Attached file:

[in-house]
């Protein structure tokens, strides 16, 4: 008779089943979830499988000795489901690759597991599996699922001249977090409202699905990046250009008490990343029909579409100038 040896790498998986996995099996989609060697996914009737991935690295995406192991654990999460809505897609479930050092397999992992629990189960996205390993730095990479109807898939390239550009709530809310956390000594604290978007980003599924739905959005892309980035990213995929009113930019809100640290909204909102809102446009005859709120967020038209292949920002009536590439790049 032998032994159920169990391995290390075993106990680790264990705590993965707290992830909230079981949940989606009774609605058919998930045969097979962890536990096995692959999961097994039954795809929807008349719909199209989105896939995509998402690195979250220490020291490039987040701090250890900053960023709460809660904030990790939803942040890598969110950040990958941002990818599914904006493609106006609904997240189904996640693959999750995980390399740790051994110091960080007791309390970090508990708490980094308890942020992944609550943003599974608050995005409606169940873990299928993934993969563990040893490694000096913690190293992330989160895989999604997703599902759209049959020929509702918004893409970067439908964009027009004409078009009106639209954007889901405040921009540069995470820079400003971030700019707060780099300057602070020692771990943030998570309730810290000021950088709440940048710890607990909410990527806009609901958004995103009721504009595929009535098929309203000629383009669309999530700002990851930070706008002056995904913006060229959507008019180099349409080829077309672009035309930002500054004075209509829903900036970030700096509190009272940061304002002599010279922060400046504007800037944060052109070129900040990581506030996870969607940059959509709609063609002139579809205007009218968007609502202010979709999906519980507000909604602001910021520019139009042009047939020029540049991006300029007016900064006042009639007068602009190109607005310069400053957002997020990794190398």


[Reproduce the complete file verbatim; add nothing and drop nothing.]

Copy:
[in-house]
């Protein structure tokens, strides 16, 4: 008779089943979830499988000795489901690759597991599996699922001249977090409202699905990046250009008490990343029909579409100038 040896790498998986996995099996989609060697996914009737991935690295995406192991654990999460809505897609479930050092397999992992629990189960996205390993730095990479109807898939390239550009709530809310956390000594604290978007980003599924739905959005892309980035990213995929009113930019809100640290909204909102809102446009005859709120967020038209292949920002009536590439790049 032998032994159920169990391995290390075993106990680790264990705590993965707290992830909230079981949940989606009774609605058919998930045969097979962890536990096995692959999961097994039954795809929807008349719909199209989105896939995509998402690195979250220490020291490039987040701090250890900053960023709460809660904030990790939803942040890598969110950040990958941002990818599914904006493609106006609904997240189904996640693959999750995980390399740790051994110091960080007791309390970090508990708490980094308890942020992944609550943003599974608050995005409606169940873990299928993934993969563990040893490694000096913690190293992330989160895989999604997703599902759209049959020929509702918004893409970067439908964009027009004409078009009106639209954007889901405040921009540069995470820079400003971030700019707060780099300057602070020692771990943030998570309730810290000021950088709440940048710890607990909410990527806009609901958004995103009721504009595929009535098929309203000629383009669309999530700002990851930070706008002056995904913006060229959507008019180099349409080829077309672009035309930002500054004075209509829903900036970030700096509190009272940061304002002599010279922060400046504007800037944060052109070129900040990581506030996870969607940059959509709609063609002139579809205007009218968007609502202010979709999906519980507000909604602001910021520019139009042009047939020029540049991006300029007016900064006042009639007068602009190109607005310069400053957002997020990794190398």